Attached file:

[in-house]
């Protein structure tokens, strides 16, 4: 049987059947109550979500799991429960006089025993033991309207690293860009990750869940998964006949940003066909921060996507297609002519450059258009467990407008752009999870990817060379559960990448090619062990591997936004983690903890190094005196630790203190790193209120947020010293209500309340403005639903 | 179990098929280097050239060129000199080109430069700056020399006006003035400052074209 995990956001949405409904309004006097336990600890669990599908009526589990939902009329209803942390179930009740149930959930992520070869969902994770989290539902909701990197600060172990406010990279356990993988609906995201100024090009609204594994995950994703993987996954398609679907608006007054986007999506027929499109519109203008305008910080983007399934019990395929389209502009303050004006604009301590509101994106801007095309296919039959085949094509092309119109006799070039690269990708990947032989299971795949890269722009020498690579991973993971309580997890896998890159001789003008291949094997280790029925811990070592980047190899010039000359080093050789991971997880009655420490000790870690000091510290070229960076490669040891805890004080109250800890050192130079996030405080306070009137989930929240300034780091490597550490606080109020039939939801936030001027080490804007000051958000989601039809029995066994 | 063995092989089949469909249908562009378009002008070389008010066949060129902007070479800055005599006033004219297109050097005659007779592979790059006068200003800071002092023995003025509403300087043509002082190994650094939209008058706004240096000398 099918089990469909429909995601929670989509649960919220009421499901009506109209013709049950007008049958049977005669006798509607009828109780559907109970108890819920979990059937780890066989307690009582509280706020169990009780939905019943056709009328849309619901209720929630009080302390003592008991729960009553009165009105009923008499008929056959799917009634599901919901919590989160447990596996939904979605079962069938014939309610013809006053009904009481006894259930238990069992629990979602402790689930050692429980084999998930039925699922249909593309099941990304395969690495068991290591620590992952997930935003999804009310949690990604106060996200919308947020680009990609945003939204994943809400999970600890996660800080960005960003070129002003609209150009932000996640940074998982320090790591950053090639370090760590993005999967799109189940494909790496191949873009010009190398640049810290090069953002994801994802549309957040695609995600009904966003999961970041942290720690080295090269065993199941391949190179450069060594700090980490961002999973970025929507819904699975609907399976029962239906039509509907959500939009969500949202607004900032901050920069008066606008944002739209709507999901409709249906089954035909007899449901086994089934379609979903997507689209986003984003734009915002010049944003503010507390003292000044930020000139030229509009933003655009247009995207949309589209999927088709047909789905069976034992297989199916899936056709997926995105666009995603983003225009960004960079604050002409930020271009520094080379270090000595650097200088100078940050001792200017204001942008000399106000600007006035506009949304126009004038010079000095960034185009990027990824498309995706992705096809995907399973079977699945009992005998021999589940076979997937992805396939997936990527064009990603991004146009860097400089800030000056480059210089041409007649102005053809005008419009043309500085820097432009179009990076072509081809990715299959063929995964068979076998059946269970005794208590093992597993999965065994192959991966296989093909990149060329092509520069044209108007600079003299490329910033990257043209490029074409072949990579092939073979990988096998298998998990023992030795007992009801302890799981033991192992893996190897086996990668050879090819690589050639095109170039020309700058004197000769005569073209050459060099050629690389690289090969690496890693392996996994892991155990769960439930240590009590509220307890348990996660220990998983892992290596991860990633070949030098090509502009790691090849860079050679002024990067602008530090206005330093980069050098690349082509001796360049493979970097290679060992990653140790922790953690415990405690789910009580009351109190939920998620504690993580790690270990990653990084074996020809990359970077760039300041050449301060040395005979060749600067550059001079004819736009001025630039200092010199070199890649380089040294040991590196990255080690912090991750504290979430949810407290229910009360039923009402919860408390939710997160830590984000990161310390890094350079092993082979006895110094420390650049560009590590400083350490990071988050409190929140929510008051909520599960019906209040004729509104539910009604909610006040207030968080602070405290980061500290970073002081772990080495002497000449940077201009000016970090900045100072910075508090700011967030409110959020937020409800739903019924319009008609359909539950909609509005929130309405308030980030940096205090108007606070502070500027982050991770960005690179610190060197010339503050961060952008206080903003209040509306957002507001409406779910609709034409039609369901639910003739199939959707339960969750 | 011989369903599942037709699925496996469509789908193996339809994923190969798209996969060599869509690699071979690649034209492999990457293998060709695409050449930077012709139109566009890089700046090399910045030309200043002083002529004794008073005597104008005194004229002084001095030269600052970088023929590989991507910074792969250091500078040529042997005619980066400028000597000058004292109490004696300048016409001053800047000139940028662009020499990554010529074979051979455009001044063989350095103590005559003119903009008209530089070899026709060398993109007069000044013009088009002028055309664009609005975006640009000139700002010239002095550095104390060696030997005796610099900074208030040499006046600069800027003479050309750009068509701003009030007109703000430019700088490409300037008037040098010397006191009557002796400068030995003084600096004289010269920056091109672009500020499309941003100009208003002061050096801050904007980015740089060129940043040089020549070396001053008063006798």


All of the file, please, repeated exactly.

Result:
[in-house]
């Protein structure tokens, strides 16, 4: 049987059947109550979500799991429960006089025993033991309207690293860009990750869940998964006949940003066909921060996507297609002519450059258009467990407008752009999870990817060379559960990448090619062990591997936004983690903890190094005196630790203190790193209120947020010293209500309340403005639903 | 179990098929280097050239060129000199080109430069700056020399006006003035400052074209 995990956001949405409904309004006097336990600890669990599908009526589990939902009329209803942390179930009740149930959930992520070869969902994770989290539902909701990197600060172990406010990279356990993988609906995201100024090009609204594994995950994703993987996954398609679907608006007054986007999506027929499109519109203008305008910080983007399934019990395929389209502009303050004006604009301590509101994106801007095309296919039959085949094509092309119109006799070039690269990708990947032989299971795949890269722009020498690579991973993971309580997890896998890159001789003008291949094997280790029925811990070592980047190899010039000359080093050789991971997880009655420490000790870690000091510290070229960076490669040891805890004080109250800890050192130079996030405080306070009137989930929240300034780091490597550490606080109020039939939801936030001027080490804007000051958000989601039809029995066994 | 063995092989089949469909249908562009378009002008070389008010066949060129902007070479800055005599006033004219297109050097005659007779592979790059006068200003800071002092023995003025509403300087043509002082190994650094939209008058706004240096000398 099918089990469909429909995601929670989509649960919220009421499901009506109209013709049950007008049958049977005669006798509607009828109780559907109970108890819920979990059937780890066989307690009582509280706020169990009780939905019943056709009328849309619901209720929630009080302390003592008991729960009553009165009105009923008499008929056959799917009634599901919901919590989160447990596996939904979605079962069938014939309610013809006053009904009481006894259930238990069992629990979602402790689930050692429980084999998930039925699922249909593309099941990304395969690495068991290591620590992952997930935003999804009310949690990604106060996200919308947020680009990609945003939204994943809400999970600890996660800080960005960003070129002003609209150009932000996640940074998982320090790591950053090639370090760590993005999967799109189940494909790496191949873009010009190398640049810290090069953002994801994802549309957040695609995600009904966003999961970041942290720690080295090269065993199941391949190179450069060594700090980490961002999973970025929507819904699975609907399976029962239906039509509907959500939009969500949202607004900032901050920069008066606008944002739209709507999901409709249906089954035909007899449901086994089934379609979903997507689209986003984003734009915002010049944003503010507390003292000044930020000139030229509009933003655009247009995207949309589209999927088709047909789905069976034992297989199916899936056709997926995105666009995603983003225009960004960079604050002409930020271009520094080379270090000595650097200088100078940050001792200017204001942008000399106000600007006035506009949304126009004038010079000095960034185009990027990824498309995706992705096809995907399973079977699945009992005998021999589940076979997937992805396939997936990527064009990603991004146009860097400089800030000056480059210089041409007649102005053809005008419009043309500085820097432009179009990076072509081809990715299959063929995964068979076998059946269970005794208590093992597993999965065994192959991966296989093909990149060329092509520069044209108007600079003299490329910033990257043209490029074409072949990579092939073979990988096998298998998990023992030795007992009801302890799981033991192992893996190897086996990668050879090819690589050639095109170039020309700058004197000769005569073209050459060099050629690389690289090969690496890693392996996994892991155990769960439930240590009590509220307890348990996660220990998983892992290596991860990633070949030098090509502009790691090849860079050679002024990067602008530090206005330093980069050098690349082509001796360049493979970097290679060992990653140790922790953690415990405690789910009580009351109190939920998620504690993580790690270990990653990084074996020809990359970077760039300041050449301060040395005979060749600067550059001079004819736009001025630039200092010199070199890649380089040294040991590196990255080690912090991750504290979430949810407290229910009360039923009402919860408390939710997160830590984000990161310390890094350079092993082979006895110094420390650049560009590590400083350490990071988050409190929140929510008051909520599960019906209040004729509104539910009604909610006040207030968080602070405290980061500290970073002081772990080495002497000449940077201009000016970090900045100072910075508090700011967030409110959020937020409800739903019924319009008609359909539950909609509005929130309405308030980030940096205090108007606070502070500027982050991770960005690179610190060197010339503050961060952008206080903003209040509306957002507001409406779910609709034409039609369901639910003739199939959707339960969750 | 011989369903599942037709699925496996469509789908193996339809994923190969798209996969060599869509690699071979690649034209492999990457293998060709695409050449930077012709139109566009890089700046090399910045030309200043002083002529004794008073005597104008005194004229002084001095030269600052970088023929590989991507910074792969250091500078040529042997005619980066400028000597000058004292109490004696300048016409001053800047000139940028662009020499990554010529074979051979455009001044063989350095103590005559003119903009008209530089070899026709060398993109007069000044013009088009002028055309664009609005975006640009000139700002010239002095550095104390060696030997005796610099900074208030040499006046600069800027003479050309750009068509701003009030007109703000430019700088490409300037008037040098010397006191009557002796400068030995003084600096004289010269920056091109672009500020499309941003100009208003002061050096801050904007980015740089060129940043040089020549070396001053008063006798």